Ian G. Barbour has retired from Carleton College where he was professor of physics, professor of religion, and Bean Professor of Science, Technology, and Society. The "preeminent synthetic in the field" (Cross Currents,) he is the author of several influential books, including Ethics in an Age of Technology and Myths Models, and Paradigms, which was nominated for the National Book Award. He gave the world-renowned Gifford Lectures, 1989-1991.
Myths, Models and Paradigmsby Ian G. Barbour
Scientist and philosophers have more in common than might first appear, especially when the language used in the two disciplines receives a closer scrutiny, Ian G. Barbour treats three scientific view-points that can clarify the specific nature of religious language. The first theme is the diverse function of language. Science and religion each has its own/em>… See more details below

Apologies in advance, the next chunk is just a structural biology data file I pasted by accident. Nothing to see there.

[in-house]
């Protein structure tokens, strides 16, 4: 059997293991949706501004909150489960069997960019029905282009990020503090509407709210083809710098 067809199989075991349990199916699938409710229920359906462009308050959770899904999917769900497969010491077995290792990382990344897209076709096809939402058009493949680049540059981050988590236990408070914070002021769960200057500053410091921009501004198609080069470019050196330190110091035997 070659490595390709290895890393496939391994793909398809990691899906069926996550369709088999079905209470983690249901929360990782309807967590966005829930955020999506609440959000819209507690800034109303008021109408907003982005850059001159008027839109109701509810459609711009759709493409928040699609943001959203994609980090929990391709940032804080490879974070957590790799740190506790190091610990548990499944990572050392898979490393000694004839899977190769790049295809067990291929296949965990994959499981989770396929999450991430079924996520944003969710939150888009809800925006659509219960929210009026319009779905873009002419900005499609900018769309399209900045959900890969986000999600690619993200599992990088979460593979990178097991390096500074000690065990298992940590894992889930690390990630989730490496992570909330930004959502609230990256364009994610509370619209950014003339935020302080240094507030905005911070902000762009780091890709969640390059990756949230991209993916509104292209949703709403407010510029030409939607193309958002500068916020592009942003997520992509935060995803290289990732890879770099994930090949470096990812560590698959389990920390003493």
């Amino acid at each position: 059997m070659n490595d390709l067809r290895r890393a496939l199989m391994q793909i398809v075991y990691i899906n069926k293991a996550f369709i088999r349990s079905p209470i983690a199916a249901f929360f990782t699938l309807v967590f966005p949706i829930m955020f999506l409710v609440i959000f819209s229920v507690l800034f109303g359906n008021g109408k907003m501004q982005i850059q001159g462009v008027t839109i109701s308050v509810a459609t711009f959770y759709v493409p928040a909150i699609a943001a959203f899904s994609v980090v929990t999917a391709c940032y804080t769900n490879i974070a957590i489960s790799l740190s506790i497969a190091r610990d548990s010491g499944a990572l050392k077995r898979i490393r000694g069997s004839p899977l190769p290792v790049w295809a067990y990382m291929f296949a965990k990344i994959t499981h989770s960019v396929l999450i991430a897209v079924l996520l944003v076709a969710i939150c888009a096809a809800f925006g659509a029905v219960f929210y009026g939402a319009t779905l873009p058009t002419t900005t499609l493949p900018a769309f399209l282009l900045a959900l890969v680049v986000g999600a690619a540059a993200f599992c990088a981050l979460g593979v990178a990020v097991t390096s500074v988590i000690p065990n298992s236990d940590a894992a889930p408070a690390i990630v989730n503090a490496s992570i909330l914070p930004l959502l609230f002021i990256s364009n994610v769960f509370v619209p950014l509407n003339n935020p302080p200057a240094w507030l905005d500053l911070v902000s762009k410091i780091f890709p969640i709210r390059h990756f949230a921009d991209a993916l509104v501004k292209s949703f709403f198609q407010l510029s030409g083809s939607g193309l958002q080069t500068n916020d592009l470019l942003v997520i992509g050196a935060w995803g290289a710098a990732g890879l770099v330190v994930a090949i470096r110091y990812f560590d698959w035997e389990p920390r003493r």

Scientist and philosophers have more in common than might first appear, especially when the language used in the two disciplines receives a closer scrutiny, Ian G. Barbour treats three scientific view-points that can clarify the specific nature of religious language. The first theme is the diverse function of language. Science and religion each has its own task and its own applicable logic and language. Religious symbols and their expression in myths imply a perspective and interpretation of human history and experience, directing attention to particular patterns in events. The second theme is the role of models in both scientific and religious language. What the "billiard ball model" of a gas and the biblical model of personal God both achieve is an interpretation of experience, a restructuring of how one sees the world. The third area in which science and religion have a common stake is the role of paradigms. Paradigms are standard examples of scientific investigation which embody a set of assumptions and becomes a research tradition until replaced by other assumptions. Religions has its paradigms, like the covenant of Sinai, wich have issued in traditions. Dr. Barbour concludes that scientific and religious language bother offer knowledge of reality based on experience. In determining the appropriate data and criteria for this experience the philosopher of religion can profit greet from the work of the scientist.
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